Classical Reception

Another interest of mine, strictly connected to my personal passion for the performance arts (theater, opera, dance and films) as well as modern literature, is the reception of Greek and Latin literature in later periods, especially in Italy.

Reception 1After all, my work on Aristarchus as well as my current project on Hipparchus’ Commentary on Aratus can also be seen as reception studies focusing on how earlier authors (Homer in the case of Aristarchus, and AraReception 2tus and Eudoxus in the case of Hipparchus) were ‘received’ by later intellectuals.  Studying the modern reception of Greek literature is thus a natural development of my interests as a classicist.

In addition, modern reception, with its focus on how and why classical literature has been revived and re-adapted in later periods, is for me an essential and vital element to define what classical studies are about and why they still matter.

I have published articles on the contemporary reception of Aristophanes in Italy, on Pasolini’s film Edipo Re, on the figure of the servus callidus in Renaissance commedia erudita and commedia dell’arte, and on Bergman’s Bacchae.

My next project will be a study Martha Graham’s corpus of dances inspired by mythology. The project will be carried out in collaboration with Christine Dakin. Christine trained with Martha Graham, was a principal dancer of the Martha Graham Dance Company for 30 years, and became the company’s Artistic Director. She now teaches at The Neighborhood Playhouse School of the Theatre, at the Alvin Ailey American Dance Center, and is guest teacher for the Alvin Ailey American Dance Theater.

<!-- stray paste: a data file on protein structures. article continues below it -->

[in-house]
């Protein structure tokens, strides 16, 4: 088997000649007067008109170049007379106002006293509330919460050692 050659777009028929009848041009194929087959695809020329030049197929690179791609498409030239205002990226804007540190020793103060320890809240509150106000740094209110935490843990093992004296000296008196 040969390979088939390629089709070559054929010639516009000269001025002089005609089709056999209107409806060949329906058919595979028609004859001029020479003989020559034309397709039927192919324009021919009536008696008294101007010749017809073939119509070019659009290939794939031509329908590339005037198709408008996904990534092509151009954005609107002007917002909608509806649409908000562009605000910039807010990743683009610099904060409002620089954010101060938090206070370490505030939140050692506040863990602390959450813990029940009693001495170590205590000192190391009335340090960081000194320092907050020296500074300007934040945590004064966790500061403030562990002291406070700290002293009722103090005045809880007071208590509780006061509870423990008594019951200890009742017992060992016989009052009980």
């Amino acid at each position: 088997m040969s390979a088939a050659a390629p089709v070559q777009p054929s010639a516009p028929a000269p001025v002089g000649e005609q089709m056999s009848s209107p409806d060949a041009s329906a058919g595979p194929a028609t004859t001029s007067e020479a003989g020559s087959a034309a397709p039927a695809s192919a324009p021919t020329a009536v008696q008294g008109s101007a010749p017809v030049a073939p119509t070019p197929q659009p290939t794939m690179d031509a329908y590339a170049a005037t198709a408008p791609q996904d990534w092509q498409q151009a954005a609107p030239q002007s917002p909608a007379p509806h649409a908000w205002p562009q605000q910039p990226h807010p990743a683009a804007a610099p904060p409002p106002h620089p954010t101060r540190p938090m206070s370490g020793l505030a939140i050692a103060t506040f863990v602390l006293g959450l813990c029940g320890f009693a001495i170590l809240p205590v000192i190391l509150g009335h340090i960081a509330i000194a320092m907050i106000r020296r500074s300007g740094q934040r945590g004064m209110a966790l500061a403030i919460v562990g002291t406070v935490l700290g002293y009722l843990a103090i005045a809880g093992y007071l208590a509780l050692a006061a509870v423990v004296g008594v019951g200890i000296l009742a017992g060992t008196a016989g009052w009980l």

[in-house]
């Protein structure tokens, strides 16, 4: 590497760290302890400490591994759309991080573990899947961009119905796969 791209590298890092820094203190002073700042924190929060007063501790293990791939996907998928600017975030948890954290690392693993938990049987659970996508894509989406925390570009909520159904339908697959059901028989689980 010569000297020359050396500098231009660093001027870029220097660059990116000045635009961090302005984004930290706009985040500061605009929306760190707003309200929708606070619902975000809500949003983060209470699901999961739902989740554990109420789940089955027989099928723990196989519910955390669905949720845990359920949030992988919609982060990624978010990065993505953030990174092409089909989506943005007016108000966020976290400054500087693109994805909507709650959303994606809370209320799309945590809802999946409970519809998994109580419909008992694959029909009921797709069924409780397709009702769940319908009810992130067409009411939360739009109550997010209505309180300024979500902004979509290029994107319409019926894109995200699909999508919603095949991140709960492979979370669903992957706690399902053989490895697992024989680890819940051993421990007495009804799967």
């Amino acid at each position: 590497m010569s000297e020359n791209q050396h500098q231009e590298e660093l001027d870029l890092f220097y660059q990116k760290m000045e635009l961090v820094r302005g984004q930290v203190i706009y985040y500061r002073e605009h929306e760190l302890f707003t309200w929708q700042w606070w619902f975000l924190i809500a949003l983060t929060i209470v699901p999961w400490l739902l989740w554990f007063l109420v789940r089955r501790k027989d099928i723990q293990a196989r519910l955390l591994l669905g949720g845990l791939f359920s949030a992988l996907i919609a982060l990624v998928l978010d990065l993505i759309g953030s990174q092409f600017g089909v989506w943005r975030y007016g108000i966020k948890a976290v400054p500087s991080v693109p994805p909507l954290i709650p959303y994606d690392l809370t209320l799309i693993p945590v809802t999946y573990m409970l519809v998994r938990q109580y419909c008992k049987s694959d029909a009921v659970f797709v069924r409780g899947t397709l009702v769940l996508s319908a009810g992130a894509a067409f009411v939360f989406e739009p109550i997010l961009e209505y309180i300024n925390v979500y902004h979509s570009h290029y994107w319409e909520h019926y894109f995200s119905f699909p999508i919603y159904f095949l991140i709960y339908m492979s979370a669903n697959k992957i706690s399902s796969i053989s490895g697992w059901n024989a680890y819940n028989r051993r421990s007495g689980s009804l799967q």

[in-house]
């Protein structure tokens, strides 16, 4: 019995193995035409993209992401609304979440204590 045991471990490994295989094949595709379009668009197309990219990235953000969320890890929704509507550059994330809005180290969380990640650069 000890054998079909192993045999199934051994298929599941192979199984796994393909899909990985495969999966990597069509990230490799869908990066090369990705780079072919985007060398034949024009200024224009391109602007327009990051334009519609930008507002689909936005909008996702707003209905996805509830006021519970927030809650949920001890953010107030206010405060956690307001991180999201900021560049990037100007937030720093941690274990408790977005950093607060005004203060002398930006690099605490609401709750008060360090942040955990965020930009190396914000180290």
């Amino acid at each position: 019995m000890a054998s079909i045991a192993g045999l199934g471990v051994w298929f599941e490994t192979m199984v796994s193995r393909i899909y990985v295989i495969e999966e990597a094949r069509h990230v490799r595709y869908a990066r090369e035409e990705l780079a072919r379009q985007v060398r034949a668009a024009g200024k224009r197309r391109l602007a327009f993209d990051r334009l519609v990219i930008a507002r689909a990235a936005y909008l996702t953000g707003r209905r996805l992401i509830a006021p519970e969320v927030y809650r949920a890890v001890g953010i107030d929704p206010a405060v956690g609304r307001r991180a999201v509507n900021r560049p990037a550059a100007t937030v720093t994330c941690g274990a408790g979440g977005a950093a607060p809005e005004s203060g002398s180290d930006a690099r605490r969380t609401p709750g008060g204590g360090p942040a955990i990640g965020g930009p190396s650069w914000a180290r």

Future projects also include an article on Lodovico Martelli’s Tullia (1533) and a monograph on the reception of Greek drama in Italy.

Publications:

  1. A Poet without ‘Gravity’: Aristophanes on the Italian Stage’, in E. Hall and A. Wrigley, (eds.), Aristophanes in Performance: 421 BC-AD2007, Peace, Birds and Frogs, Oxford 2007: 267-275.
  2. Tiresias, Oedipus, and Pasolini: the Figure of the Intellectual in the Edipo Re’, IJCT 16 (2009): 484-500.
  3. The Trickster Onstage: the Cunning Slave from Plautus to Commedia dell’Arte’, in S. D. Olson (ed.), Ancient Comedy and Reception. Essays in Honor of Jeffrey Henderson, Berlin and Boston 2014: 447-478
  4. ‘A Hero Without Nostos: Ulysses’ Last Voyage in Twentieth-Century Italy’IJCT 22 (2015): 341–379.
  5. Staging, Interpreting, Speaking through Euripides: Ingmar Bergman Directs the Bacchae, IJCT 23 (2016): 127-157
  6. The Reception of Ancient Drama in Renaissance Italy, in B. van Zyl Smit (ed.), A Handbook to the Reception of Greek Drama, Wiley-Blackwell, Malden (MA) 2016: 133-153.
  7. ‘Theophrastus’, ‘Productions, Modern (Italy)’, ‘Censorship, Modern’, ‘Translations (15th-19th centuries)’, in A. Sommerstein (ed.), Encyclopedia of Greek Comedy, Wiley-Blackwell, Malden, MA (forthcoming)